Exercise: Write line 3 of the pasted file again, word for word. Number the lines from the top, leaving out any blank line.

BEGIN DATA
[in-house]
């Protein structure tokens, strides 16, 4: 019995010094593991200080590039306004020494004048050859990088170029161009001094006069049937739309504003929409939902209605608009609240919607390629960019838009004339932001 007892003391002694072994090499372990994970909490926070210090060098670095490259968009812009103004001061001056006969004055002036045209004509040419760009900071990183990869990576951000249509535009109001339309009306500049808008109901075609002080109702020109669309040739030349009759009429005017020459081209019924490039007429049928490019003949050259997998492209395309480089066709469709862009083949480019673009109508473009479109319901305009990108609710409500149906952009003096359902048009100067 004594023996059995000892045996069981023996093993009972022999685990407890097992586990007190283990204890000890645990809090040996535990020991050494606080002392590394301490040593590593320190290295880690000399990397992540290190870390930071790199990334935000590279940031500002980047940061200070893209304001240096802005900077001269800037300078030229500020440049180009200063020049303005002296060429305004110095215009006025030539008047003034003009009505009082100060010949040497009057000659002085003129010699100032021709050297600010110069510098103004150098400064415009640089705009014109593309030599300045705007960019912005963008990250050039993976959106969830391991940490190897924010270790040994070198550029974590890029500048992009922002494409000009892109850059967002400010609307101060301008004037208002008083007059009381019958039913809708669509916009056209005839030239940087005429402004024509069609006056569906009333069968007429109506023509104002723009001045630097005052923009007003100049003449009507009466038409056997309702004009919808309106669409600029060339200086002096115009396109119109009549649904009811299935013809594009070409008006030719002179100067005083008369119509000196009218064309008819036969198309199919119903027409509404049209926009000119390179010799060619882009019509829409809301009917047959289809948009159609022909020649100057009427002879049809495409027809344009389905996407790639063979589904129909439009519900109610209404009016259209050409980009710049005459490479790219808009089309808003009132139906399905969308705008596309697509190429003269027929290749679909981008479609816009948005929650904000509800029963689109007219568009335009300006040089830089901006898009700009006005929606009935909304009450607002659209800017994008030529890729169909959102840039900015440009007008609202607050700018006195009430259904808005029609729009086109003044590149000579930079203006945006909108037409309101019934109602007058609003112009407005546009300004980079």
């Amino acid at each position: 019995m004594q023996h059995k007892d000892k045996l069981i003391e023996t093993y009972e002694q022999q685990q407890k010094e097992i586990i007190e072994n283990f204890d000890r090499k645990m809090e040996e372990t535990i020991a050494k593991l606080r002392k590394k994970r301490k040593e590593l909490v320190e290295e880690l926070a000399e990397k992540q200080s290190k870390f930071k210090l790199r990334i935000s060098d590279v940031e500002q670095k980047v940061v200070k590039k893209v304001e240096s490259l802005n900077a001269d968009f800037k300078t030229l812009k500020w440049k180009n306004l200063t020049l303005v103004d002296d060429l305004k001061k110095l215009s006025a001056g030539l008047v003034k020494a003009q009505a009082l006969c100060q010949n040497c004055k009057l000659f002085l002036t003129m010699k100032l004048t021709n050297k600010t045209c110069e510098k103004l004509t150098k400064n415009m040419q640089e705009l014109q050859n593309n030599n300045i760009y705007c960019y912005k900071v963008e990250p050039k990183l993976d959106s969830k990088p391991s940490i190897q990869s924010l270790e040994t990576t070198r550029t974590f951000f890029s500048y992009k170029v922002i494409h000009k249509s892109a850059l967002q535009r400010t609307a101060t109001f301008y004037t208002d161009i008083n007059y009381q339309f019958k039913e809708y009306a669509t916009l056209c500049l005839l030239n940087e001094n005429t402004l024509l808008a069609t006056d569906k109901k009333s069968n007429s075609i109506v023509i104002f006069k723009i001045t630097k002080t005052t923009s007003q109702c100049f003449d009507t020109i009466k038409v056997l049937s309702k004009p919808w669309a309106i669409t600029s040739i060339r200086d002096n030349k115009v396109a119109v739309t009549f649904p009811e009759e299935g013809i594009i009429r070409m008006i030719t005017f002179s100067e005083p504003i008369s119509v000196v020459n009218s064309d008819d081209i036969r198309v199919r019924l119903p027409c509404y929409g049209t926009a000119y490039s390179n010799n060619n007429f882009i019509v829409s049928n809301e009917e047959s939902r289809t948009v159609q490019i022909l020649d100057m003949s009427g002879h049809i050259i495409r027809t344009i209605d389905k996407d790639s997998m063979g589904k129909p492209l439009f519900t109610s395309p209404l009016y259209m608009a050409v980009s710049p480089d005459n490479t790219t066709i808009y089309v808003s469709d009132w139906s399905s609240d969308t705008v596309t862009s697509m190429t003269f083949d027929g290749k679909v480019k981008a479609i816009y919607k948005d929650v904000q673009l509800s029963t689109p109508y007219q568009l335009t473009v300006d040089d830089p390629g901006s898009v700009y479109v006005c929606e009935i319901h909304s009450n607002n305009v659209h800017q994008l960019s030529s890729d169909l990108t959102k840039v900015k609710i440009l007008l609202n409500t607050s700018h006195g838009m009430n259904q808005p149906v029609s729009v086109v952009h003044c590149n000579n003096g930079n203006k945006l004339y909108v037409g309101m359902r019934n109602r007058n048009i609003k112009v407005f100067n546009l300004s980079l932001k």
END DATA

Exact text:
């Amino acid at each position: 019995m004594q023996h059995k007892d000892k045996l069981i003391e023996t093993y009972e002694q022999q685990q407890k010094e097992i586990i007190e072994n283990f204890d000890r090499k645990m809090e040996e372990t535990i020991a050494k593991l606080r002392k590394k994970r301490k040593e590593l909490v320190e290295e880690l926070a000399e990397k992540q200080s290190k870390f930071k210090l790199r990334i935000s060098d590279v940031e500002q670095k980047v940061v200070k590039k893209v304001e240096s490259l802005n900077a001269d968009f800037k300078t030229l812009k500020w440049k180009n306004l200063t020049l303005v103004d002296d060429l305004k001061k110095l215009s006025a001056g030539l008047v003034k020494a003009q009505a009082l006969c100060q010949n040497c004055k009057l000659f002085l002036t003129m010699k100032l004048t021709n050297k600010t045209c110069e510098k103004l004509t150098k400064n415009m040419q640089e705009l014109q050859n593309n030599n300045i760009y705007c960019y912005k900071v963008e990250p050039k990183l993976d959106s969830k990088p391991s940490i190897q990869s924010l270790e040994t990576t070198r550029t974590f951000f890029s500048y992009k170029v922002i494409h000009k249509s892109a850059l967002q535009r400010t609307a101060t109001f301008y004037t208002d161009i008083n007059y009381q339309f019958k039913e809708y009306a669509t916009l056209c500049l005839l030239n940087e001094n005429t402004l024509l808008a069609t006056d569906k109901k009333s069968n007429s075609i109506v023509i104002f006069k723009i001045t630097k002080t005052t923009s007003q109702c100049f003449d009507t020109i009466k038409v056997l049937s309702k004009p919808w669309a309106i669409t600029s040739i060339r200086d002096n030349k115009v396109a119109v739309t009549f649904p009811e009759e299935g013809i594009i009429r070409m008006i030719t005017f002179s100067e005083p504003i008369s119509v000196v020459n009218s064309d008819d081209i036969r198309v199919r019924l119903p027409c509404y929409g049209t926009a000119y490039s390179n010799n060619n007429f882009i019509v829409s049928n809301e009917e047959s939902r289809t948009v159609q490019i022909l020649d100057m003949s009427g002879h049809i050259i495409r027809t344009i209605d389905k996407d790639s997998m063979g589904k129909p492209l439009f519900t109610s395309p209404l009016y259209m608009a050409v980009s710049p480089d005459n490479t790219t066709i808009y089309v808003s469709d009132w139906s399905s609240d969308t705008v596309t862009s697509m190429t003269f083949d027929g290749k679909v480019k981008a479609i816009y919607k948005d929650v904000q673009l509800s029963t689109p109508y007219q568009l335009t473009v300006d040089d830089p390629g901006s898009v700009y479109v006005c929606e009935i319901h909304s009450n607002n305009v659209h800017q994008l960019s030529s890729d169909l990108t959102k840039v900015k609710i440009l007008l609202n409500t607050s700018h006195g838009m009430n259904q808005p149906v029609s729009v086109v952009h003044c590149n000579n003096g930079n203006k945006l004339y909108v037409g309101m359902r019934n109602r007058n048009i609003k112009v407005f100067n546009l300004s980079l932001k």